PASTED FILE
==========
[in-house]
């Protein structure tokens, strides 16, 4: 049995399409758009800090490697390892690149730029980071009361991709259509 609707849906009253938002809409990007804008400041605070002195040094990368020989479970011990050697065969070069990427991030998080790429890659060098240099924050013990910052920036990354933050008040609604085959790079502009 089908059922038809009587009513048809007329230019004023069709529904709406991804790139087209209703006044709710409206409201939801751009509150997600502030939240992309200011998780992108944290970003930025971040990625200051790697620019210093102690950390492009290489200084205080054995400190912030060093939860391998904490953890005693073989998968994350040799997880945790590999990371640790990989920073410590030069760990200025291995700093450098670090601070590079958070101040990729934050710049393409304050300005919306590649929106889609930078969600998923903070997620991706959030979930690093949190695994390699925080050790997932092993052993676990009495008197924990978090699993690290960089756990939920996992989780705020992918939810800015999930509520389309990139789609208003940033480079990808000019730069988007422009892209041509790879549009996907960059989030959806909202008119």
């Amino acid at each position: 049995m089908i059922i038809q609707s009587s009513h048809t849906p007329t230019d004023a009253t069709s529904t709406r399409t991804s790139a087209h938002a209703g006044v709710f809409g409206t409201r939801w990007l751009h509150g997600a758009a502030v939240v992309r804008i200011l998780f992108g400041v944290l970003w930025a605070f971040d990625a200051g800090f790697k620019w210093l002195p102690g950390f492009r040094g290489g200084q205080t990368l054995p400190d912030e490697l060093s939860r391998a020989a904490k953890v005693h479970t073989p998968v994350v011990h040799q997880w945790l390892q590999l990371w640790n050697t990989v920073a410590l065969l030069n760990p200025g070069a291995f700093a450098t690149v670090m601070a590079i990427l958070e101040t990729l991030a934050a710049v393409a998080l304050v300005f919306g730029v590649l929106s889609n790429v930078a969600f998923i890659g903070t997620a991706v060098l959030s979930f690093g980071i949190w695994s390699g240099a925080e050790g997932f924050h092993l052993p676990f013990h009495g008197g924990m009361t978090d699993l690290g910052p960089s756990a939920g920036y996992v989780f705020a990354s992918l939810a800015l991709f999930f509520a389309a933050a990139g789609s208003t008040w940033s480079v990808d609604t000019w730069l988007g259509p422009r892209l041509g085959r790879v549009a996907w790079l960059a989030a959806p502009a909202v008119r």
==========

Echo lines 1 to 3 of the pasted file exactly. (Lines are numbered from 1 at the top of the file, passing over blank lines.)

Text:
[in-house]
């Protein structure tokens, strides 16, 4: 049995399409758009800090490697390892690149730029980071009361991709259509 609707849906009253938002809409990007804008400041605070002195040094990368020989479970011990050697065969070069990427991030998080790429890659060098240099924050013990910052920036990354933050008040609604085959790079502009 089908059922038809009587009513048809007329230019004023069709529904709406991804790139087209209703006044709710409206409201939801751009509150997600502030939240992309200011998780992108944290970003930025971040990625200051790697620019210093102690950390492009290489200084205080054995400190912030060093939860391998904490953890005693073989998968994350040799997880945790590999990371640790990989920073410590030069760990200025291995700093450098670090601070590079958070101040990729934050710049393409304050300005919306590649929106889609930078969600998923903070997620991706959030979930690093949190695994390699925080050790997932092993052993676990009495008197924990978090699993690290960089756990939920996992989780705020992918939810800015999930509520389309990139789609208003940033480079990808000019730069988007422009892209041509790879549009996907960059989030959806909202008119």
């Amino acid at each position: 049995m089908i059922i038809q609707s009587s009513h048809t849906p007329t230019d004023a009253t069709s529904t709406r399409t991804s790139a087209h938002a209703g006044v709710f809409g409206t409201r939801w990007l751009h509150g997600a758009a502030v939240v992309r804008i200011l998780f992108g400041v944290l970003w930025a605070f971040d990625a200051g800090f790697k620019w210093l002195p102690g950390f492009r040094g290489g200084q205080t990368l054995p400190d912030e490697l060093s939860r391998a020989a904490k953890v005693h479970t073989p998968v994350v011990h040799q997880w945790l390892q590999l990371w640790n050697t990989v920073a410590l065969l030069n760990p200025g070069a291995f700093a450098t690149v670090m601070a590079i990427l958070e101040t990729l991030a934050a710049v393409a998080l304050v300005f919306g730029v590649l929106s889609n790429v930078a969600f998923i890659g903070t997620a991706v060098l959030s979930f690093g980071i949190w695994s390699g240099a925080e050790g997932f924050h092993l052993p676990f013990h009495g008197g924990m009361t978090d699993l690290g910052p960089s756990a939920g920036y996992v989780f705020a990354s992918l939810a800015l991709f999930f509520a389309a933050a990139g789609s208003t008040w940033s480079v990808d609604t000019w730069l988007g259509p422009r892209l041509g085959r790879v549009a996907w790079l960059a989030a959806p502009a909202v008119r």